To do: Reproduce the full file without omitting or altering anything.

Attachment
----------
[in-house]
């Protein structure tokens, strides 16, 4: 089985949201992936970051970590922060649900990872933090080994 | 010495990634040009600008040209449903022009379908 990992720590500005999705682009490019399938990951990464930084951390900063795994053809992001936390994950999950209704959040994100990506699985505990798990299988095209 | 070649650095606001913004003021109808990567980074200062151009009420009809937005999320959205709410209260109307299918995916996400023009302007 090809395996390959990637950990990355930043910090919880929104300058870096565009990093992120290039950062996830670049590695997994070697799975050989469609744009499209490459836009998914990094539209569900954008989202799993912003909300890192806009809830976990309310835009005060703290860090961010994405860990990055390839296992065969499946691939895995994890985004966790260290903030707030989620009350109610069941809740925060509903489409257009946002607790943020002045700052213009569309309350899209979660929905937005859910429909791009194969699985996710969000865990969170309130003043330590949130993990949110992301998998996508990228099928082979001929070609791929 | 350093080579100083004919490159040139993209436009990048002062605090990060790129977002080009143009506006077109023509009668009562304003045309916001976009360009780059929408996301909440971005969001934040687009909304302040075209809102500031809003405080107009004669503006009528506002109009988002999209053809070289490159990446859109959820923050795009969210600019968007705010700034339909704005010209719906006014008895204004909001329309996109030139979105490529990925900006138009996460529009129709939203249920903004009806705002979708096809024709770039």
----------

[in-house]
């Protein structure tokens, strides 16, 4: 089985949201992936970051970590922060649900990872933090080994 | 010495990634040009600008040209449903022009379908 990992720590500005999705682009490019399938990951990464930084951390900063795994053809992001936390994950999950209704959040994100990506699985505990798990299988095209 | 070649650095606001913004003021109808990567980074200062151009009420009809937005999320959205709410209260109307299918995916996400023009302007 090809395996390959990637950990990355930043910090919880929104300058870096565009990093992120290039950062996830670049590695997994070697799975050989469609744009499209490459836009998914990094539209569900954008989202799993912003909300890192806009809830976990309310835009005060703290860090961010994405860990990055390839296992065969499946691939895995994890985004966790260290903030707030989620009350109610069941809740925060509903489409257009946002607790943020002045700052213009569309309350899209979660929905937005859910429909791009194969699985996710969000865990969170309130003043330590949130993990949110992301998998996508990228099928082979001929070609791929 | 350093080579100083004919490159040139993209436009990048002062605090990060790129977002080009143009506006077109023509009668009562304003045309916001976009360009780059929408996301909440971005969001934040687009909304302040075209809102500031809003405080107009004669503006009528506002109009988002999209053809070289490159990446859109959820923050795009969210600019968007705010700034339909704005010209719906006014008895204004909001329309996109030139979105490529990925900006138009996460529009129709939203249920903004009806705002979708096809024709770039």